formulations was molded in a press for 20 minutes at 30
lbs. steam (about 140° C.) for about 15 minutes and
thereafter the molded sheets were placed in a 300° C. air
circulating oven and heated 144 hours at this tempera
ture. At the end of this time, the sample which contained
the iron octoate had retained much of its original appear
present invention. The following example establishes this
65 ance and ?exibility. In contrast to this, the sample from
fact.
closed and claimed in US. Patent 2,449,572, issued Sep
tember 21, 1948 and assigned to the same assignee as the
EXAMPLE 4
In this example a mixture of ingredients was prepared
which the iron octoate was omitted had become so hard
done in Example 1 for 15 minutes at about 140° C. and
as lead naphthenate in a silicone rubber, no advantage is
derived from the presence of such a salt. The following
and brittle that it disintegrated into small chips.
One of the unexpected features of the present invention
from 100 parts of the convertible methylpolysiloxane of
is that the advantages to be derived from these iron, cobalt,
Example 1, 50 parts precipitated silica, and 2 parts of the 70 and manganese salts of organic carboxylic acids, are
6% iron octoate mineral spirits solution (0.12 part iron).
speci?c to these salts. Thus, it has been found that if one
This mixture of ingredients was molded similarly as was
incorporates, for instance, an organic metallic salt such
thereafter cured in an oven for 24 hours at 250° C. The
sample obtained after this heat treatment was essentially
example illustrates this clearly.
7
8,082,181
8
EXAMPLE 7
A curable silicone rubber formulation was prepared
from 150 parts of the convertible methylolysiloxane de
scribed in Example 1, 60 parts silica aerogel and 2.4 parts
benzoyl peroxide. Two other formulations were prepared
the herein described compositions can also be prepared
and used for coating and impregnating purposes of vari
ous surfaces and ?brous materials (e.g., glass cloth, as~
bestos cloth, etc.) and thereafter converted, for instance,
by heat or other means (e.g., high energy electrons) to
give heat-resistant and water~repellent surfaces. Lam-i
similarly as above with the exception that in one case
there was added 0.045 part iron (in the form of a 6%
weight mineral spirits iron octoate solution) and in the
nated products from such coatedand impregnated sheet
material can also be prepared using techniques well~known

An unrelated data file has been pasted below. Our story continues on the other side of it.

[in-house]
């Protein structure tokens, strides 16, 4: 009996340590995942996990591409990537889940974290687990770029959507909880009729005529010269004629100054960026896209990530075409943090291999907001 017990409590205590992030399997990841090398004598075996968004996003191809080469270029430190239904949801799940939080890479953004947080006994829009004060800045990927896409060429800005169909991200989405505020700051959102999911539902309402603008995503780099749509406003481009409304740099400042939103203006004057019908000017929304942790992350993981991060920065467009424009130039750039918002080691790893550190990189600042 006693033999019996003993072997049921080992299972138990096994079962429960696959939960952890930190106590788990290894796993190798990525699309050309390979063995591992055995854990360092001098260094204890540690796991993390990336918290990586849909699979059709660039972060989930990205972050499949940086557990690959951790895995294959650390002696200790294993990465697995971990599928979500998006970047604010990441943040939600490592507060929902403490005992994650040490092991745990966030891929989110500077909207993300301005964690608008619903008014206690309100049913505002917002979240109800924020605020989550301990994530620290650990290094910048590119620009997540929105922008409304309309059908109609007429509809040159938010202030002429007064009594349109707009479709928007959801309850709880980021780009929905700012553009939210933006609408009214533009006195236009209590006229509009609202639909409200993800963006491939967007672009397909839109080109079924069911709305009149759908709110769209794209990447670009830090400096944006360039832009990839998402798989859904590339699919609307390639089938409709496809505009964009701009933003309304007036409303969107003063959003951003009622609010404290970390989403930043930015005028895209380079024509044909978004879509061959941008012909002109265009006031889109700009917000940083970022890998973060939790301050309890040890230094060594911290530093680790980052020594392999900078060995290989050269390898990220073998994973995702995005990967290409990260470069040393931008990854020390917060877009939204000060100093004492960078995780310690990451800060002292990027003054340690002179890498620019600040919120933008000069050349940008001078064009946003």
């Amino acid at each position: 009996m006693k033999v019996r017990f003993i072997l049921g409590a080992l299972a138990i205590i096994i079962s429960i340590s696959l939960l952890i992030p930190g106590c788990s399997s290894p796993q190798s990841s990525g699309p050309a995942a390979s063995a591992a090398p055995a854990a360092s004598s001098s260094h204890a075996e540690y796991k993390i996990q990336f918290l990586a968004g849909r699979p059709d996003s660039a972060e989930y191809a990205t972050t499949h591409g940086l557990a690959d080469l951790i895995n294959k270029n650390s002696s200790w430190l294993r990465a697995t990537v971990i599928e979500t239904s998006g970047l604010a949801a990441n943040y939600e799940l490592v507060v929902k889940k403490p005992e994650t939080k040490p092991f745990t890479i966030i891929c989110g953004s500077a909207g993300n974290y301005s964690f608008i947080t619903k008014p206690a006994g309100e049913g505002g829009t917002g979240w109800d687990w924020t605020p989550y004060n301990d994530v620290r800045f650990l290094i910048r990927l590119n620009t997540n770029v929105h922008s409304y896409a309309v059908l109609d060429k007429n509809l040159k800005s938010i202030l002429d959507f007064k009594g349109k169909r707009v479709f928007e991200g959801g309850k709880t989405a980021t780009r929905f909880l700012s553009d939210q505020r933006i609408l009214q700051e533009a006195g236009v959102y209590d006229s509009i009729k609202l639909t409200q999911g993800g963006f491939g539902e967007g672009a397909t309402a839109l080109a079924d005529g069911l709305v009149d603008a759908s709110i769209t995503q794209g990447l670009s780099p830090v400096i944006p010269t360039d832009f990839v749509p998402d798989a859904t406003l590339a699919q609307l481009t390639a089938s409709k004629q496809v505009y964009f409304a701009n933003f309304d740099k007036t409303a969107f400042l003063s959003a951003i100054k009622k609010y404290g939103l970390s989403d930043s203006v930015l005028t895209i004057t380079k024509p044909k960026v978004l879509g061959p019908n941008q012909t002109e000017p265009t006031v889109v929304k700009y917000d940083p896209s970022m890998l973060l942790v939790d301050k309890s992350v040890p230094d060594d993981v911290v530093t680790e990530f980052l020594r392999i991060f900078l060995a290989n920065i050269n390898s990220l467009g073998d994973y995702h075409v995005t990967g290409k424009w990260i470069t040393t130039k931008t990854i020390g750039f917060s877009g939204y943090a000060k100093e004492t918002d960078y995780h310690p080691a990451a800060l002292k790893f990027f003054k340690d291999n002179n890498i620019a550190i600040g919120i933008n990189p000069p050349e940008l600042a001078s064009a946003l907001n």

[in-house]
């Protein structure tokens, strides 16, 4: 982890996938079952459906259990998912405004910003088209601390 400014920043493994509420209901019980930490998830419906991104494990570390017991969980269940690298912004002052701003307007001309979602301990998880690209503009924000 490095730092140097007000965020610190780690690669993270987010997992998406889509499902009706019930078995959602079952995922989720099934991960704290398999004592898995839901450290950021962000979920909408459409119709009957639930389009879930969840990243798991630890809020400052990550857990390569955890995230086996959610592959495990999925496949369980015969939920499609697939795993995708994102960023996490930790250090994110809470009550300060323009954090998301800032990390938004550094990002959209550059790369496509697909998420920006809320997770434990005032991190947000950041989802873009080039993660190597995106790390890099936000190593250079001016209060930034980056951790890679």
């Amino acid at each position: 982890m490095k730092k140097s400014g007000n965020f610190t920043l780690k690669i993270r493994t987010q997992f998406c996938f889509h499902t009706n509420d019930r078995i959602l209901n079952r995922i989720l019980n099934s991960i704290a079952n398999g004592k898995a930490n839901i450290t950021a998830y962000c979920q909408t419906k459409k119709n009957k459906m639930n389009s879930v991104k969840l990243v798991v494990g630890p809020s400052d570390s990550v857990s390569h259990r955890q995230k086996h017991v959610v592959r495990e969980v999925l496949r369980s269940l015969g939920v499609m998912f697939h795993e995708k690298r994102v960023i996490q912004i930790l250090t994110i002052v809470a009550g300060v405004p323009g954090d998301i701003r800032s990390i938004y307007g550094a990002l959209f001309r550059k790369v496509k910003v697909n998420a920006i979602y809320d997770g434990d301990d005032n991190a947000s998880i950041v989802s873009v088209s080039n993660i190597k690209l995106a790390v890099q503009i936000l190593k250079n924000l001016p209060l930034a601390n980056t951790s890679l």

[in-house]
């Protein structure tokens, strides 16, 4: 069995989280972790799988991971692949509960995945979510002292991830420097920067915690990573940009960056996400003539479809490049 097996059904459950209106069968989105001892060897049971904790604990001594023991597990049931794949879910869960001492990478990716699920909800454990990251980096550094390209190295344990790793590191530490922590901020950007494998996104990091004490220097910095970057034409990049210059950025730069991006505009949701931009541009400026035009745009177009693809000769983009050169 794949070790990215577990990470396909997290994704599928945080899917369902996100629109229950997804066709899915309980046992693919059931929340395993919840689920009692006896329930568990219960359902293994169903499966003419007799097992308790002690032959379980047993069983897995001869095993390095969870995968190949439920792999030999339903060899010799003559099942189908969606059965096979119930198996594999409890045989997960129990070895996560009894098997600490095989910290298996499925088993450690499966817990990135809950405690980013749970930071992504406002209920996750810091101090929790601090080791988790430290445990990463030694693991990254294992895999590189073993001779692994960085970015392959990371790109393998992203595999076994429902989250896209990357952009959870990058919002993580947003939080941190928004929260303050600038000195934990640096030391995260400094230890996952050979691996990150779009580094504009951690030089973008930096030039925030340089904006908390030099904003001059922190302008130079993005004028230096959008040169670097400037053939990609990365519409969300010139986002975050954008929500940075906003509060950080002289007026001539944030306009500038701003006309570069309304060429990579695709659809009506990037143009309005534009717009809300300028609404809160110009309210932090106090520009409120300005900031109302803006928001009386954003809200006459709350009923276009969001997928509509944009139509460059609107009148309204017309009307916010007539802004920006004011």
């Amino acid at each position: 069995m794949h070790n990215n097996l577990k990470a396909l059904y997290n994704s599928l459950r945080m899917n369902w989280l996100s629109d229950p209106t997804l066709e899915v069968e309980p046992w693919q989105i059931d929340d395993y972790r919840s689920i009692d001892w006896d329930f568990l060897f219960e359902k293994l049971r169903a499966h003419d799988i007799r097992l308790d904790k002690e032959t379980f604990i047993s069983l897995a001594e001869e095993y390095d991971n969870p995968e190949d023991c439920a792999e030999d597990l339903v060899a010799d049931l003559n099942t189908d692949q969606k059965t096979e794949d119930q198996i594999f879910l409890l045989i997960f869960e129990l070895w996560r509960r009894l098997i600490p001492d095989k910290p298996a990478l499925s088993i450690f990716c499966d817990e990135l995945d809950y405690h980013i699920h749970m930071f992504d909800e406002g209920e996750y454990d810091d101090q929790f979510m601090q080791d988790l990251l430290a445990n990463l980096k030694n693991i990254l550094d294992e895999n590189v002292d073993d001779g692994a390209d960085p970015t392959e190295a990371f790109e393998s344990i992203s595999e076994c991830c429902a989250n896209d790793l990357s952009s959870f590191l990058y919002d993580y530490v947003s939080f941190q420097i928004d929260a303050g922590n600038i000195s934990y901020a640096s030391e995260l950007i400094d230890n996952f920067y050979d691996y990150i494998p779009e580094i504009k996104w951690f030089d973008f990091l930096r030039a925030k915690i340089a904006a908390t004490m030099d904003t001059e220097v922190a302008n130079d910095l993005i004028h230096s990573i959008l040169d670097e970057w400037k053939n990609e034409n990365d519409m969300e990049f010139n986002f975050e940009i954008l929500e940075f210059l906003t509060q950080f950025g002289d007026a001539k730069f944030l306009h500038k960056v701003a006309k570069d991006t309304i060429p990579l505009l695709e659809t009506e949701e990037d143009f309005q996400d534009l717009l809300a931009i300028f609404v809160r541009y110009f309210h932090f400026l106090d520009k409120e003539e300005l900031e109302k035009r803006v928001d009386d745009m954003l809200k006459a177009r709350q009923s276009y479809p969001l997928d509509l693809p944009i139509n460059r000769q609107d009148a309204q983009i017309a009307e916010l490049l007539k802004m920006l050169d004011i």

other case there was added 0.045 part lead (in the form of'
a 24% weight lead naphthenate solution). Each of the
in the art.
This application is a continuation-in-part of our ap
three above-described formulations was molded into a
plications, Serial No. 612,951 ?led October 1, 1956, now
test sheet in a press for 10 minutes at about 140° C., and
abandoned, and of Serial No. 654,076, filed April 22,
thereafter the molded sheets were heat~treated for one
1957, now abandoned, both assigned to the same assignee
as the present invention.
hour at 150° C. and for one hour at 250° C. The heat
treated sheets were placed in a 300° C. air circulating 15
What we claim as new and desire to secure by Letters
Patent of the United States is:
oven and heated for 24 hours at this temperature. At the
end of this time the control containing no metallic salt
1. A composition of matter comprising (1) an organo
as well as the formulation containing lead naphthenate
polysiloxane convertible to the cured, solid, elastic state,
were found to be brittle, cracked, and powdered quite
(2) a filler, and (3) a small amount of a metallic salt of
easily. In contrast to this, the sample containing the iron 20 an organic carboxylic acid, the metallic ion being selected
octoate was quite ?exible and could be bent through a
from the class consistingof iron and manganese.
180° bend without any cracking occurring; the Shore
2. A heat-curable organopolysiloxane rubber stock con~
hardness of this sample was 75, the tensile strength was
sisting essentially of (a) an organosilicon compound of
the average general formula